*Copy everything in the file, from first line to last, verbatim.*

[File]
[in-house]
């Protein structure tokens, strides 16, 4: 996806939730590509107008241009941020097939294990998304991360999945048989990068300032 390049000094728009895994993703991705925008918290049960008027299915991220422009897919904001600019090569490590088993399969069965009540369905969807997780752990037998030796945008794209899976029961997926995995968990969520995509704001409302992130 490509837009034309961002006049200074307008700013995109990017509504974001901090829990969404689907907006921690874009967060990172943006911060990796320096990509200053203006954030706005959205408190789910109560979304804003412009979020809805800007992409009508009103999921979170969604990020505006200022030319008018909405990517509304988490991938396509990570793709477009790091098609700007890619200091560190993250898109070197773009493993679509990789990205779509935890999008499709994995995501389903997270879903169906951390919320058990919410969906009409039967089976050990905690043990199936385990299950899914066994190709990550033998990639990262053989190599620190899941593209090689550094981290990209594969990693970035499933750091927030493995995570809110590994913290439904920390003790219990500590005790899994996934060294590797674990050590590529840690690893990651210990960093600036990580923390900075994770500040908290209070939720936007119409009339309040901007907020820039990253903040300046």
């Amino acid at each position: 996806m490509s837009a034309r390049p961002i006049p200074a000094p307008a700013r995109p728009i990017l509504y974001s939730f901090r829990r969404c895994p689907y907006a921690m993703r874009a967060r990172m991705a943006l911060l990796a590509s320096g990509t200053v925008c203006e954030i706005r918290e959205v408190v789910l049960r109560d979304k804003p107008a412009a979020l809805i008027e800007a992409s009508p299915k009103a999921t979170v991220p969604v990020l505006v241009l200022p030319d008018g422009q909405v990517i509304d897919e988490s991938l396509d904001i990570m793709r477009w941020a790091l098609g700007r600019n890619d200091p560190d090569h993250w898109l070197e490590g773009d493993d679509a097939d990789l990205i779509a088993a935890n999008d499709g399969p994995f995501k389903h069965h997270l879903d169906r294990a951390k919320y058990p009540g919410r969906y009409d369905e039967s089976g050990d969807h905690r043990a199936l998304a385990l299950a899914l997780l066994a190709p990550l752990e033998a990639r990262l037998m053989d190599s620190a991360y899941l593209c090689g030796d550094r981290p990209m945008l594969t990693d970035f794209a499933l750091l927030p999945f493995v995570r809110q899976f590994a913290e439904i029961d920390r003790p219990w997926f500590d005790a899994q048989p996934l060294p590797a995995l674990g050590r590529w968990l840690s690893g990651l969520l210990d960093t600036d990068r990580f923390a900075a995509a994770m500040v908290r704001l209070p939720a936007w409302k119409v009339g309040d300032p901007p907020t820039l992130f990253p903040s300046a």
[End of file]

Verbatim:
[in-house]
């Protein structure tokens, strides 16, 4: 996806939730590509107008241009941020097939294990998304991360999945048989990068300032 390049000094728009895994993703991705925008918290049960008027299915991220422009897919904001600019090569490590088993399969069965009540369905969807997780752990037998030796945008794209899976029961997926995995968990969520995509704001409302992130 490509837009034309961002006049200074307008700013995109990017509504974001901090829990969404689907907006921690874009967060990172943006911060990796320096990509200053203006954030706005959205408190789910109560979304804003412009979020809805800007992409009508009103999921979170969604990020505006200022030319008018909405990517509304988490991938396509990570793709477009790091098609700007890619200091560190993250898109070197773009493993679509990789990205779509935890999008499709994995995501389903997270879903169906951390919320058990919410969906009409039967089976050990905690043990199936385990299950899914066994190709990550033998990639990262053989190599620190899941593209090689550094981290990209594969990693970035499933750091927030493995995570809110590994913290439904920390003790219990500590005790899994996934060294590797674990050590590529840690690893990651210990960093600036990580923390900075994770500040908290209070939720936007119409009339309040901007907020820039990253903040300046």
């Amino acid at each position: 996806m490509s837009a034309r390049p961002i006049p200074a000094p307008a700013r995109p728009i990017l509504y974001s939730f901090r829990r969404c895994p689907y907006a921690m993703r874009a967060r990172m991705a943006l911060l990796a590509s320096g990509t200053v925008c203006e954030i706005r918290e959205v408190v789910l049960r109560d979304k804003p107008a412009a979020l809805i008027e800007a992409s009508p299915k009103a999921t979170v991220p969604v990020l505006v241009l200022p030319d008018g422009q909405v990517i509304d897919e988490s991938l396509d904001i990570m793709r477009w941020a790091l098609g700007r600019n890619d200091p560190d090569h993250w898109l070197e490590g773009d493993d679509a097939d990789l990205i779509a088993a935890n999008d499709g399969p994995f995501k389903h069965h997270l879903d169906r294990a951390k919320y058990p009540g919410r969906y009409d369905e039967s089976g050990d969807h905690r043990a199936l998304a385990l299950a899914l997780l066994a190709p990550l752990e033998a990639r990262l037998m053989d190599s620190a991360y899941l593209c090689g030796d550094r981290p990209m945008l594969t990693d970035f794209a499933l750091l927030p999945f493995v995570r809110q899976f590994a913290e439904i029961d920390r003790p219990w997926f500590d005790a899994q048989p996934l060294p590797a995995l674990g050590r590529w968990l840690s690893g990651l969520l210990d960093t600036d990068r990580f923390a900075a995509a994770m500040v908290r704001l209070p939720a936007w409302k119409v009339g309040d300032p901007p907020t820039l992130f990253p903040s300046a």